Treatment methods used in breast cancer are:
- hormonal therapy
- Smart drugs (in HER2 positive patients)
- CDK 4/6 suppressive smart drugs (in hormone positive patients)
- Immunotherapy (in triple negative breast cancer)
- PARP inhibitors (in BRCA mutation positive patients)
Advanced breast cancer treatment basic principles and summary
The goals of systemic therapy for metastatic breast cancer (MMC) are to prolong life, alleviate symptoms and complaints, and maintain or improve quality of life.
- Hormone receptor status, human epidermal growth factor receptor 2 (HER2) overexpression, tumor burden, presence of inherited breast cancer susceptibility gene 1 or 2 (BRCA1 or BRCA2) mutations, and responses to previous treatments have predictive value for disease course and are important determinants in choosing appropriate therapy. .
- Hormone receptor and HER2 testing should be repeated in metastatic breast cancer when the treatment response is not as expected or there is a mismatch in expression between the primary site and metastases. Conversion to positive will significantly change treatment.
- For most patients with hormone-positive metastatic breast cancer, endocrine therapy with or without CDK 4/6 inhibitors is recommended instead of chemotherapy. However, for patients with rapidly progressive disease or visceral metastases with end-organ dysfunction, first-line therapy with chemotherapy is recommended.
- In general, sequential single-agent chemotherapy is preferred to combination chemotherapy in metastatic breast cancer; because single-agent chemotherapy is likely to reduce symptoms with fewer side effects, and no studies have demonstrated an overall benefit of combination chemotherapy over a long period of time. Combined chemotherapy may be preferred for selected patients with rapidly progressive disease, visceral crisis, or for whom rapid symptom control is desired.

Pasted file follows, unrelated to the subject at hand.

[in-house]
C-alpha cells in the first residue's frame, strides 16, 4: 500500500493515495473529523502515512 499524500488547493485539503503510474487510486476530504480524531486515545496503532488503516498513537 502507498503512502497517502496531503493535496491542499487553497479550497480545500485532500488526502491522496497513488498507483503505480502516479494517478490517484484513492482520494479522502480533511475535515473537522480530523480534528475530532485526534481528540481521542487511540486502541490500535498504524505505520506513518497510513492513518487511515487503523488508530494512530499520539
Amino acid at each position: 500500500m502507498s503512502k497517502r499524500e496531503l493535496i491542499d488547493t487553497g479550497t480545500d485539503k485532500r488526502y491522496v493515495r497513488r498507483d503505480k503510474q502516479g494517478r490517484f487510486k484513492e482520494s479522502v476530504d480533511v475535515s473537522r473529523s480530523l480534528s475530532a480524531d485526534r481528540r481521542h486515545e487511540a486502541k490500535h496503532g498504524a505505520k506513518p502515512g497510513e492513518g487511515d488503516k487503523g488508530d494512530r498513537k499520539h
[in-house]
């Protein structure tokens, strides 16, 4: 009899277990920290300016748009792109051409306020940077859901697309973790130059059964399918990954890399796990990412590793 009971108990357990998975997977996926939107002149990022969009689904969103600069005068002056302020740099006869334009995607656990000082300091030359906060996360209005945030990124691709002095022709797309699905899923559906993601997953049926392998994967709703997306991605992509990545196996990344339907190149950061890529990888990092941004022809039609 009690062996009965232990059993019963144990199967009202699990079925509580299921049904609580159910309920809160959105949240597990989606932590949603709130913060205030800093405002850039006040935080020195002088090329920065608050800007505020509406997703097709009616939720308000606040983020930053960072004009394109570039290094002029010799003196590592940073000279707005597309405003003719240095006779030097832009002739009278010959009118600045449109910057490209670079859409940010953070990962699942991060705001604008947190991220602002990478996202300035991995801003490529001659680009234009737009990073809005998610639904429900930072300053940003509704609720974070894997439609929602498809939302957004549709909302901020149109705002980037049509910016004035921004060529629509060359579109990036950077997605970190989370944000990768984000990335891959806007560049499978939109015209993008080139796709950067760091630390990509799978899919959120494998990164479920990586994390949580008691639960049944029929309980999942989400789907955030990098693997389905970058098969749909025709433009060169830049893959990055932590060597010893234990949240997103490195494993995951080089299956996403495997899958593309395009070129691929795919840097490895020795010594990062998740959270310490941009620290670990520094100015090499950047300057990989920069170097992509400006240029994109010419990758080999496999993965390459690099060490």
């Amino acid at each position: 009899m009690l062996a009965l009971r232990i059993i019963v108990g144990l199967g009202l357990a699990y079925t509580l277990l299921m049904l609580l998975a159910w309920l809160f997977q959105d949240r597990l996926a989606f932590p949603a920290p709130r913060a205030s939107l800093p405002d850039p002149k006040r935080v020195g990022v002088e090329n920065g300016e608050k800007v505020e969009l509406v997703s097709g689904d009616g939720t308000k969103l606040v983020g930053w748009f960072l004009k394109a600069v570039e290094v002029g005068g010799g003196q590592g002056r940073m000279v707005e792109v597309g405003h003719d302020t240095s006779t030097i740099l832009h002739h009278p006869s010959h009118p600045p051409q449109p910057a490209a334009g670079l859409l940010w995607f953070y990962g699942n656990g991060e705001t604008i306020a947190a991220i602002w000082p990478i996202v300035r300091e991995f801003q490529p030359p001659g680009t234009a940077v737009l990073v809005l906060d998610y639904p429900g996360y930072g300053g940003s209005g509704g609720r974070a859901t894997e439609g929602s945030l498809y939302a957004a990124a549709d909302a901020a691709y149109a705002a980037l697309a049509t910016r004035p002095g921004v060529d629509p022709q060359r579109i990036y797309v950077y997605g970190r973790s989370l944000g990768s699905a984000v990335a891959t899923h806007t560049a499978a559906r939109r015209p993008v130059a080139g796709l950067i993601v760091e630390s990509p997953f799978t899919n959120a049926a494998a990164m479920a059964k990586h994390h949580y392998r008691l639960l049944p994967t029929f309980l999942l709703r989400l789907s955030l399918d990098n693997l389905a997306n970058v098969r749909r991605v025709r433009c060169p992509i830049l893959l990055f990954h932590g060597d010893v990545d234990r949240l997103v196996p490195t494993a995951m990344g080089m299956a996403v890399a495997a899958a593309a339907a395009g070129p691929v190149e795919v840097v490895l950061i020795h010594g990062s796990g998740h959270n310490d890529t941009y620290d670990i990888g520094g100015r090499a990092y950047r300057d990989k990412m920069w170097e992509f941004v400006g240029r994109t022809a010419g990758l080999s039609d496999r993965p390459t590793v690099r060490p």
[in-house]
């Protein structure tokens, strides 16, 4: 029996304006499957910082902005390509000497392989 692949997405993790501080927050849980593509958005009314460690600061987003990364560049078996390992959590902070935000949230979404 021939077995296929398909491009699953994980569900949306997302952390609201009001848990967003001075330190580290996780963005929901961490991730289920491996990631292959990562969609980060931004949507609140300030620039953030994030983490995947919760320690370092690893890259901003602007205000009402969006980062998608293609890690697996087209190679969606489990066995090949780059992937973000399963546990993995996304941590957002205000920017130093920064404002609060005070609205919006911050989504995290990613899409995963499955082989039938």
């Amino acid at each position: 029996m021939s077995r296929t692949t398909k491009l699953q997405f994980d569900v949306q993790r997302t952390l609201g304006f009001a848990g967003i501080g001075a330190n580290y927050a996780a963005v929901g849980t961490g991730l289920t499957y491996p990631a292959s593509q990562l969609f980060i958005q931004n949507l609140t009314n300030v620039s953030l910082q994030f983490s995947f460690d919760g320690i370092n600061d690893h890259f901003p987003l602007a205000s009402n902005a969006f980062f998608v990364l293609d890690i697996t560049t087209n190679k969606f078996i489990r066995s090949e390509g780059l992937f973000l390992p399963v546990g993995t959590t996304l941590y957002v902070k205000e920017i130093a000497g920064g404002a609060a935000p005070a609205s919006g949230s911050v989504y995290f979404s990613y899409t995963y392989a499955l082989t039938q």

- For patients with HER2-positive breast cancer, regardless of their hormone receptor status, HER2-directed therapy should be included in first-line therapies.
- For patients with metastatic, hormone-positive, HER2-negative breast cancer with germline BRCA mutations who have previously been treated with chemotherapy in the setting of neoadjuvant, adjuvant, or metastatic disease (and have also received at least one endocrine therapy if hormones are present), an oral poly(ADP-ribose) ) polymerase (PARP) inhibitor is recommended.
- Careful evaluation of the response to treatment will assist in making decisions regarding continuation of treatment and in the selection of subsequent treatments. Potentially useful tools for monitoring treatment response include history and physical examination, radiographic imaging (eg PET-CT), and/or assay of serum tumor markers. The role of circulating tumor cells continues to be actively investigated.
- The median survival for patients with metastatic breast cancer has increased significantly over time; this is a trend attributed to the availability of new, more effective agents, including taxanes, aromatase inhibitors and trastuzumab.